Fidel Castro has died. The mythic figure has died. The event will be discussed for a long time and from many points of view. Nine days of mourning has been decreed in Havana, the flag is at half mast; in Miami they are partying, the same Cuban flag held high.
The Fidelistas mourn, the anti-Fidelistas party. The vast majority of the island’s population, eager for changes, are waiting. It could not be any other way. Since the attack on the Moncada Barracks in 1953, Fidel Castro’s imprint on Cuba shapes our days. The government is ready to maintain total control over the streets. Its mass organizations are mobilized to prevent and counteract any demonstrations against him.
But like the myth, his charisma and his influence are not inherited. We can affirm that a political cycle in Cuba has ended: the eclectic sum of conceptions that make up Fidelism, populism, authoritarianism, neo-Stalinism, statism and bureaucratism, just received a mortal blow. A stage of inevitable changes opens.
Raul Castro, since he assumed power in 2006, promised to undertake important reforms, replaced many officials, and began dictatorially implementing a set of measures that he consolidated and expanded in both Cuban Communist Party Congresses held since then, but without establishing a legal framework that guarantees them.
During these years, the bureaucracy, laws, regulations and customs of Fidelism, established over almost 60 years, have prevented such reforms from being fully deployed.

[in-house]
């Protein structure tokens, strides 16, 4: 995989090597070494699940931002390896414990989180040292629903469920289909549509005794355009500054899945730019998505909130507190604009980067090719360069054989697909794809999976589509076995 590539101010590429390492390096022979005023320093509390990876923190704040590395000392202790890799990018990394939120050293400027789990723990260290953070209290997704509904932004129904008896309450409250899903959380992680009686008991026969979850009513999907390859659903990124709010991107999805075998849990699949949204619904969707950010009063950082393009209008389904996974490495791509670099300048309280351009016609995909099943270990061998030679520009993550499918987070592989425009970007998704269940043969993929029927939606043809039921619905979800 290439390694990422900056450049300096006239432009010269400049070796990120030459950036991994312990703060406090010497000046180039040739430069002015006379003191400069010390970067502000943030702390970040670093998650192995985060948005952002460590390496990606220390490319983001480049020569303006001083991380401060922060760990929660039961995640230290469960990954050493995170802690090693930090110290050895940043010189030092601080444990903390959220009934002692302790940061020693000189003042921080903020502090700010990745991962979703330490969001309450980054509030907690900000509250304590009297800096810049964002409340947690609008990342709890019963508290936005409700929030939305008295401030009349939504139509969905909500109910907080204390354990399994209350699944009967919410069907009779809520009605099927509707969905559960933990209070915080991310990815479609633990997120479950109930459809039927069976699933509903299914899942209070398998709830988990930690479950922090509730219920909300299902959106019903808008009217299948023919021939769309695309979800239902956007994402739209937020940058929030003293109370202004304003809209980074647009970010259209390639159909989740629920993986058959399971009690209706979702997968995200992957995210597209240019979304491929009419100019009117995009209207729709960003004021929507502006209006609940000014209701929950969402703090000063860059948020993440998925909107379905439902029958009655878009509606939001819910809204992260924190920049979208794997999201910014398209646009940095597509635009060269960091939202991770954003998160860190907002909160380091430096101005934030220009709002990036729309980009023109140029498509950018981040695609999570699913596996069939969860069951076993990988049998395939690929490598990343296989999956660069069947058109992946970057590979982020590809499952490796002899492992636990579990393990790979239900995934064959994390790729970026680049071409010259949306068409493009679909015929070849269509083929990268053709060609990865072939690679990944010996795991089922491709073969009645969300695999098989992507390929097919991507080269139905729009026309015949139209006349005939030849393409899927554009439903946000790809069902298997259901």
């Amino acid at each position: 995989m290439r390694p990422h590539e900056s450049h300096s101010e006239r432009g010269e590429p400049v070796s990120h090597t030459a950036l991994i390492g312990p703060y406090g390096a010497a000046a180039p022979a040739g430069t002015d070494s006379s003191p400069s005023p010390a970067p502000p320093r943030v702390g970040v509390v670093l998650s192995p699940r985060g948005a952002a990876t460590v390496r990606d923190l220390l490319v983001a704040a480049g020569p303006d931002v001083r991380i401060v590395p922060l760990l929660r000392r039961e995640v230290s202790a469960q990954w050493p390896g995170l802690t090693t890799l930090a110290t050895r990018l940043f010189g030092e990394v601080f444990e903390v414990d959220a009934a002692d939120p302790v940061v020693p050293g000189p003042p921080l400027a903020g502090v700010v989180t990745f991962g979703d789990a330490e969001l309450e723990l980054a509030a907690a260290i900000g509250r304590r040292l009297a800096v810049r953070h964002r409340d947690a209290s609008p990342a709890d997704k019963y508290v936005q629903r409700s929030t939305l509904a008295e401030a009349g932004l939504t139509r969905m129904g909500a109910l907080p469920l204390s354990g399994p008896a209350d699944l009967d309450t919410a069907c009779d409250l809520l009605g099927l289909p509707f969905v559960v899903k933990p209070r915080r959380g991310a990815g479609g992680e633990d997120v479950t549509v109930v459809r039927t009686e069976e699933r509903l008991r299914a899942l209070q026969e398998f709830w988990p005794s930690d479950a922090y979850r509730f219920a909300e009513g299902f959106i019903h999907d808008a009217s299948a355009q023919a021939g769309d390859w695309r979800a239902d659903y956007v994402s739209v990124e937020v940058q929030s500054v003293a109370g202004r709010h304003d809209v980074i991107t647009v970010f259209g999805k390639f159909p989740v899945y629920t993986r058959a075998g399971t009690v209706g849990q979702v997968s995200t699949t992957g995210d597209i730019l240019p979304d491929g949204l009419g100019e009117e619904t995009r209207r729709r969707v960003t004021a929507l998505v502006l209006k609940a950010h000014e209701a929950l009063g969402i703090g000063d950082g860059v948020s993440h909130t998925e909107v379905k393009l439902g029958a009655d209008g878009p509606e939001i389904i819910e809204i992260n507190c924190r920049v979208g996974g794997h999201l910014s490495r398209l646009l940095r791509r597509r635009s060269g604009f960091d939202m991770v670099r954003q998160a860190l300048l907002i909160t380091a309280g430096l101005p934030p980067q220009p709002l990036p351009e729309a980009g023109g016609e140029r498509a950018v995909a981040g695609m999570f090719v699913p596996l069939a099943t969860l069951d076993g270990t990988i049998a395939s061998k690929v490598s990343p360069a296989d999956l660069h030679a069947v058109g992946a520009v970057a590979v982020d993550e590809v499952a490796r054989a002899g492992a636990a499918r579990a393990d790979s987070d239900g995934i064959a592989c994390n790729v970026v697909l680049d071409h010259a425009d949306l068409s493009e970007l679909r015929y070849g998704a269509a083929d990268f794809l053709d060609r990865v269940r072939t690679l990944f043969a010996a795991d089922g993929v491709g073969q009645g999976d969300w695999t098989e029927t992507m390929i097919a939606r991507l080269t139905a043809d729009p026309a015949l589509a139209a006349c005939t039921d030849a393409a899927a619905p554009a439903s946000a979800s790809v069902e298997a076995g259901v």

Cuba is facing inevitable changes. The death of the mythic figure favors them. The Cuban people also demand them.
Raul Castro now has the opportunity to demonstrate whether his reformist proposals are real or were just a deliberate attempt to counter the resistance within the system and seek international recognition and funding.
Cuba’s economic situation requires that the changes set forth by Raul be deepened and expanded, that all state monopolistic barriers to domestic and foreign markets for capital investment, enterprise development and productive initiatives of all kinds be broken.
However, it does imply that the Fidelistas abandon their positions in the government and the Party and that many regulations and customs of traditional statism be removed. This will be very difficult if, in parallel, there is no democratization process that permits deep criticism of the Fidel regime, the adoption of new forms of organization in the economy and politics, and the emergence and development of new entrepreneurs and unprejudiced leaders at all levels the society.
Cuba is facing inevitable changes. The death of the mythic figure favors them. The Cuban people also demand them. Everyone, those inside and those outside, regardless of their political ideas, must have the right to participate in the reconstruction of the nation. Achieving it more or less peacefully will depend on those who still hold power in Cuba.
It is time to assume, with decency, José Martí’s homeland: With all and for the good of all.